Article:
Iberian Warriors

Peoples and historiography

About Ancient Iberia

The Caetrati was an Iberian caetra bearer, a kind or relatively small round shield.
But the caetrati also belongs to a whole mozaik of cultures, called "the Iberians". There is a whole chapter to be made on the various peoples that inhabited the peninsula stretched between the Pyrenees and Hercules columns, the gateway to the Atlantic or at that time, the "external sea".

In terms of diversity, the same could be said of Italy, less so for Gaul. Populations diversity was indeed considerable: In short, by around 300 BC, the southern part was held by Phoenician-origin peoples like the Turdetanians (the Tartessanian culture), to the west coast by Iberians like the Bastetani and Edetani, Ilercavones and Ilergetes, Greek influenced Iberian peoples like the Indiketes centered around Emporio (Empurias today), north Aquitanian peoples like the Vascones, ad the whole central and eastern part of the peninsula under Celtic influence.

From the latest arrived, the Celtiberians, to the Vascones, Cantabri, Carpetani, Turduli, and Celts of a more ancient stock on the Western coast, the Lusitanians and Vettones in particular and the Callaeci, ancestors of the Galicians which culture is supposed to have "landed" in Ireland also, at that time called Goidel. They all had in common the use of oblong or rectangular shields (Scuta) and round shield (Caetra). We will focus on the latter in this.

Iberian Map
Iberian Map

The Iberians left arguably more scripts, bas-reliefs, graffiti and vases paintings than the northern Celts to get a visual picture of what they looked like (see the examples below). In general these wore tunics, some with fringes, and various armor kits, among which the famous round bronze disc strapped on the thorax, that was the most distinctive pierce of armor of Iberian warriors as a whole, outside the scale armor apparently widely used.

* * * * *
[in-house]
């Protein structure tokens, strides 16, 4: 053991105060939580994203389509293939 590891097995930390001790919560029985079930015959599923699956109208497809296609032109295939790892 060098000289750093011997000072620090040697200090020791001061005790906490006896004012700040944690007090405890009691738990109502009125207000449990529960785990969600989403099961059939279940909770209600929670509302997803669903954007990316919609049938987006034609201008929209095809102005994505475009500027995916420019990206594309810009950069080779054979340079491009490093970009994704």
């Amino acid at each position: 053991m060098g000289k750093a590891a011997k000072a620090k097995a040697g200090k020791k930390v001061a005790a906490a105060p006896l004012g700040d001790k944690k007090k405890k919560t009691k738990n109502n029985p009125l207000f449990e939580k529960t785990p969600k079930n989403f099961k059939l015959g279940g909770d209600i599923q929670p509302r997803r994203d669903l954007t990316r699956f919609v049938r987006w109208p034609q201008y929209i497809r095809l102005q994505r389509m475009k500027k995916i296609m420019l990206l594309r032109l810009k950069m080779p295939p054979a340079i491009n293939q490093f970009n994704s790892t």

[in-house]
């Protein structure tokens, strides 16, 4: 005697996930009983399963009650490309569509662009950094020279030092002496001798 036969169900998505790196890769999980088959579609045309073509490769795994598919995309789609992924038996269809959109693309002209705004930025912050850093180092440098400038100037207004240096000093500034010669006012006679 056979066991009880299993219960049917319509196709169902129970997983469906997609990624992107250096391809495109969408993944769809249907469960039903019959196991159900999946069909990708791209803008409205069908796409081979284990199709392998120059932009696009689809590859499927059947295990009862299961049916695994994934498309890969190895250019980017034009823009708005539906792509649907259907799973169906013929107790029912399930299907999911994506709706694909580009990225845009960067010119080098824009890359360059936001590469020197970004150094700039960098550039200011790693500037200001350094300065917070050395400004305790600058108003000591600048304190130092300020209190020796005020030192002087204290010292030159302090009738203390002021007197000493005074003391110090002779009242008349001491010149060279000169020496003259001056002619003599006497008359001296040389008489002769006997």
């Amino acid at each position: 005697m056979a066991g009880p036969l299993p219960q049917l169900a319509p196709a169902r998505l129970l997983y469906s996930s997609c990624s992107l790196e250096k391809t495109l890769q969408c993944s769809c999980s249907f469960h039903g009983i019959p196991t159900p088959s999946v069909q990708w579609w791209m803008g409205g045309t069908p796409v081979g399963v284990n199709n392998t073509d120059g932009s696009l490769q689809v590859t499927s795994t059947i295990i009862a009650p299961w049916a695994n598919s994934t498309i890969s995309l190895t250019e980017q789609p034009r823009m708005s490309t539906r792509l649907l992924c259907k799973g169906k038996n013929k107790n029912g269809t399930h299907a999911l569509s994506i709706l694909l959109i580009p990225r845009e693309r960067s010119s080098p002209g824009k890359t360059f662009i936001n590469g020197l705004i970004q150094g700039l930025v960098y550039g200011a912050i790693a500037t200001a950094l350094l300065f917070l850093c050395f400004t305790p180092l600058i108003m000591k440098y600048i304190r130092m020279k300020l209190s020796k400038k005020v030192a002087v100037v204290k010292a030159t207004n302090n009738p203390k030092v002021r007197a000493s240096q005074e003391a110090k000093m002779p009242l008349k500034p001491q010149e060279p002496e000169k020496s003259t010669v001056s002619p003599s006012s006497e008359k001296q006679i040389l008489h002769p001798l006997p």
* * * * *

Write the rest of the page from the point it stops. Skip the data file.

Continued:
Wether it was made of bronze scales of leather, it's still matter of interpretation of the vase painting, and therefore, of debate. No remnants of a bronze scale armor was never ever found in Spain. A few helmets were discovered, among which the most famous was the Celtiberian helmet of chalcidian type, found in the province of Zaragoza and featuring deep cheek-guards and a vertical fork to fix a horsehair crest. The standard bowl shaped model, probably in leather, and the flexible horsehair leather cap, flowing on the shoulders with many folds are favourite items to describe Iberian helmets, frequently associated with the falcata, pectoral disc, and caetra, whereas Celtiberian warriors usually had pantashorts, a Montefortino plumed helmet, chainmail, and straight Celtic longsword, plus the larger Scutum.

The differentiation between both kind of shields was made in Latin, at a time wars between the Romans and Iberian Nations after 206 BC, up to 197 BC when the provinces of Hispania Citerior and ulterior were created, in the southern and western fringes of the peninsula. From that date, the campaign of Marcus Portius Cato (the Elder) started, ad Iberian resistance lasted until 182 BC.

The "Lady of Elche", the most amazing female sculpture in Iberia (Reconstruction by the Author). She was very closed to the Lady of Guardamar, discovered in 1987 while the Lady of Baza was a full seated sculpture with refined incrustations which survived until today, attributed to the Bastetani. The Lady of Cerro de los Santos had more pronounced Phoenician features

From then on a new era began, the first Celtiberian War (181–179 BC) in which the Lusitanian made an stand through Thurru. The Second Celtiberian War started in 155 BC and from there, appeared a Lusitanian folk hero, Viriatho, very much in par with Arminius for the Germans or Vercingetorix for the French today. The man was so bold, reckless and successful in guerilla warfare that the Romans named from 147 BC onwards this conflict as the "Viriathic War". Abd from 143 BC started the the Numantine War (after Numancia and the last bastion of the Celtiberians), just like Alesia for the Gauls.

Afterwards, conflict emerged once again sporadically as some tribes surged to war or rebelled, and 82 BC most of the Celtiberians rose at war again. There was also a conflict between Vascones and Celtiberians, and the Roman civil war led in Iberia to the Sertorian War, after Quintus Sertorius allied with local tribes, that rebelled against Silla and was eventually beaten by Pompey and Caecilius Metellus.

Sources/Read More

TW Center.net The Iberians Compiled Informations
Weapons & Warfare Iberian Cavalry
www4.uwm.edu Celts in Iberia
Lusitanian/Galician caetrati

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